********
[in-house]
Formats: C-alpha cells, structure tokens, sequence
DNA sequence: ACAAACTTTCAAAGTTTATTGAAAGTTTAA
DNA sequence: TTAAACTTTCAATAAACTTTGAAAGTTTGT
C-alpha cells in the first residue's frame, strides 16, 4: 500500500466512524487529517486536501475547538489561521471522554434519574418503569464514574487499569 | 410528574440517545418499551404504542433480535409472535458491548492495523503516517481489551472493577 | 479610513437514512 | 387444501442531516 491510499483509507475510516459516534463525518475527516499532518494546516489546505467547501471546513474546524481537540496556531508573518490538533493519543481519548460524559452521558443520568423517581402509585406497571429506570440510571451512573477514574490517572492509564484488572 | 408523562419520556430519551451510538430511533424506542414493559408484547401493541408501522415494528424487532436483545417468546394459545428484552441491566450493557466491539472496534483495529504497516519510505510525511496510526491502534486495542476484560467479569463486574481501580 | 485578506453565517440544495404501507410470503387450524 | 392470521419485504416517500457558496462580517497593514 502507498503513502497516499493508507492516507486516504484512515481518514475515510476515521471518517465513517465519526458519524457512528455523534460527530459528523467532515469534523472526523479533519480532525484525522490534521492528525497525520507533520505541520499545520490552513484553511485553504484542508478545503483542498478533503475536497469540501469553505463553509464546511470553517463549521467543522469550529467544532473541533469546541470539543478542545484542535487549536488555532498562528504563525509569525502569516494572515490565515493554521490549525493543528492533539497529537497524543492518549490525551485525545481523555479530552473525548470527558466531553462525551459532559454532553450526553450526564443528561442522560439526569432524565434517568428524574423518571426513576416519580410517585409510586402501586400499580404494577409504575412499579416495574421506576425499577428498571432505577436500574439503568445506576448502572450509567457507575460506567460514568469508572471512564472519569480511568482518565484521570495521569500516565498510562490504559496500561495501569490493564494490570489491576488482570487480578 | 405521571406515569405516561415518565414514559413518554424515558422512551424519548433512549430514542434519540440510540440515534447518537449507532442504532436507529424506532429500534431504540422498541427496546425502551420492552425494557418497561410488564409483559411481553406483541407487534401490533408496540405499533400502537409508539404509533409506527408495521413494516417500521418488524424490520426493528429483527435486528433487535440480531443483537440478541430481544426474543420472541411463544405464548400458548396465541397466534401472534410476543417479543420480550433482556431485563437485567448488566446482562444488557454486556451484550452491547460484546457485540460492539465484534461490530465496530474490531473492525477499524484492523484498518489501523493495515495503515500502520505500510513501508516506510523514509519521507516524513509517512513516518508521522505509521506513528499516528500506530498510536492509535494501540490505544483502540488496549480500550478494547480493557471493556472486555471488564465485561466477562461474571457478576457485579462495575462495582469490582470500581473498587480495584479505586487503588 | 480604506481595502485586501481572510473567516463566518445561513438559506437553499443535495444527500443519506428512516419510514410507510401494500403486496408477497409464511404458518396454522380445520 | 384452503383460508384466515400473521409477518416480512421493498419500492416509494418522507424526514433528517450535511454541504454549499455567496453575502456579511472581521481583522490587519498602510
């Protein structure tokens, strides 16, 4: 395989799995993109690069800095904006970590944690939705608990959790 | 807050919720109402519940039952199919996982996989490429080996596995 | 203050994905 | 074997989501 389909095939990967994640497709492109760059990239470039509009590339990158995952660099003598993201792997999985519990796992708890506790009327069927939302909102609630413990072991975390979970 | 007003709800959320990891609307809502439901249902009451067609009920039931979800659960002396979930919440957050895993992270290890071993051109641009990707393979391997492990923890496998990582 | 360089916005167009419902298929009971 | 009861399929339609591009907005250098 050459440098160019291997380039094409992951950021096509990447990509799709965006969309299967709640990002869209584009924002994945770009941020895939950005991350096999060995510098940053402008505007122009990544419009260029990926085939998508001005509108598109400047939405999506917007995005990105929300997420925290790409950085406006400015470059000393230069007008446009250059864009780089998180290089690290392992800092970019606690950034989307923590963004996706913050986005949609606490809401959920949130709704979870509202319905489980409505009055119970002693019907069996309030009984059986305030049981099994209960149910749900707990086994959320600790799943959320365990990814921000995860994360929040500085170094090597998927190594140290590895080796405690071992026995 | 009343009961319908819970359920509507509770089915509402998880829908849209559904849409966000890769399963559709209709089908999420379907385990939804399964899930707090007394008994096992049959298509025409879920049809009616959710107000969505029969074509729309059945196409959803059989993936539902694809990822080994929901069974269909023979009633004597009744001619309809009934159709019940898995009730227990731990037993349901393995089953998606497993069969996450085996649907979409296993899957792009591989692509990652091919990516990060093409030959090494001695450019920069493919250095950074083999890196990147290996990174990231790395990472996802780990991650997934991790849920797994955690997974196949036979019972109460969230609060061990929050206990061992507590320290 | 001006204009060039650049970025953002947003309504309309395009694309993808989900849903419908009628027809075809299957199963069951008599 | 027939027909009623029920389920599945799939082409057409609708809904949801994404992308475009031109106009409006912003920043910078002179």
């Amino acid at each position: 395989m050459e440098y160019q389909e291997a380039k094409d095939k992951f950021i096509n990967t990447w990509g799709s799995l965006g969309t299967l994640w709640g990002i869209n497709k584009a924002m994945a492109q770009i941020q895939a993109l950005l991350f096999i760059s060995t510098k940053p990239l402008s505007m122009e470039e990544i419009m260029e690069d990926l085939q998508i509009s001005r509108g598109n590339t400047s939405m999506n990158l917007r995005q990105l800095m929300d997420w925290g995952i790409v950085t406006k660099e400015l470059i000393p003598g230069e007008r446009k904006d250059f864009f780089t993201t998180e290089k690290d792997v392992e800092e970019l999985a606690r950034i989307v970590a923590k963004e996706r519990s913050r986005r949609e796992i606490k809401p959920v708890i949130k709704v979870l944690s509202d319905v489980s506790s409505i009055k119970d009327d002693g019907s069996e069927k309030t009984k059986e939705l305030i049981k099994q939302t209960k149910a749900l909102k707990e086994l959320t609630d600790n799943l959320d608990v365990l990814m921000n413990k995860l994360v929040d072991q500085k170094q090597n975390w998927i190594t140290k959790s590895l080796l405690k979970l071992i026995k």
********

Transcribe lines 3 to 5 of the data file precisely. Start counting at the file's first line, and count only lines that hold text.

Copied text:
DNA sequence: ACAAACTTTCAAAGTTTATTGAAAGTTTAA
DNA sequence: TTAAACTTTCAATAAACTTTGAAAGTTTGT
C-alpha cells in the first residue's frame, strides 16, 4: 500500500466512524487529517486536501475547538489561521471522554434519574418503569464514574487499569 | 410528574440517545418499551404504542433480535409472535458491548492495523503516517481489551472493577 | 479610513437514512 | 387444501442531516 491510499483509507475510516459516534463525518475527516499532518494546516489546505467547501471546513474546524481537540496556531508573518490538533493519543481519548460524559452521558443520568423517581402509585406497571429506570440510571451512573477514574490517572492509564484488572 | 408523562419520556430519551451510538430511533424506542414493559408484547401493541408501522415494528424487532436483545417468546394459545428484552441491566450493557466491539472496534483495529504497516519510505510525511496510526491502534486495542476484560467479569463486574481501580 | 485578506453565517440544495404501507410470503387450524 | 392470521419485504416517500457558496462580517497593514 502507498503513502497516499493508507492516507486516504484512515481518514475515510476515521471518517465513517465519526458519524457512528455523534460527530459528523467532515469534523472526523479533519480532525484525522490534521492528525497525520507533520505541520499545520490552513484553511485553504484542508478545503483542498478533503475536497469540501469553505463553509464546511470553517463549521467543522469550529467544532473541533469546541470539543478542545484542535487549536488555532498562528504563525509569525502569516494572515490565515493554521490549525493543528492533539497529537497524543492518549490525551485525545481523555479530552473525548470527558466531553462525551459532559454532553450526553450526564443528561442522560439526569432524565434517568428524574423518571426513576416519580410517585409510586402501586400499580404494577409504575412499579416495574421506576425499577428498571432505577436500574439503568445506576448502572450509567457507575460506567460514568469508572471512564472519569480511568482518565484521570495521569500516565498510562490504559496500561495501569490493564494490570489491576488482570487480578 | 405521571406515569405516561415518565414514559413518554424515558422512551424519548433512549430514542434519540440510540440515534447518537449507532442504532436507529424506532429500534431504540422498541427496546425502551420492552425494557418497561410488564409483559411481553406483541407487534401490533408496540405499533400502537409508539404509533409506527408495521413494516417500521418488524424490520426493528429483527435486528433487535440480531443483537440478541430481544426474543420472541411463544405464548400458548396465541397466534401472534410476543417479543420480550433482556431485563437485567448488566446482562444488557454486556451484550452491547460484546457485540460492539465484534461490530465496530474490531473492525477499524484492523484498518489501523493495515495503515500502520505500510513501508516506510523514509519521507516524513509517512513516518508521522505509521506513528499516528500506530498510536492509535494501540490505544483502540488496549480500550478494547480493557471493556472486555471488564465485561466477562461474571457478576457485579462495575462495582469490582470500581473498587480495584479505586487503588 | 480604506481595502485586501481572510473567516463566518445561513438559506437553499443535495444527500443519506428512516419510514410507510401494500403486496408477497409464511404458518396454522380445520 | 384452503383460508384466515400473521409477518416480512421493498419500492416509494418522507424526514433528517450535511454541504454549499455567496453575502456579511472581521481583522490587519498602510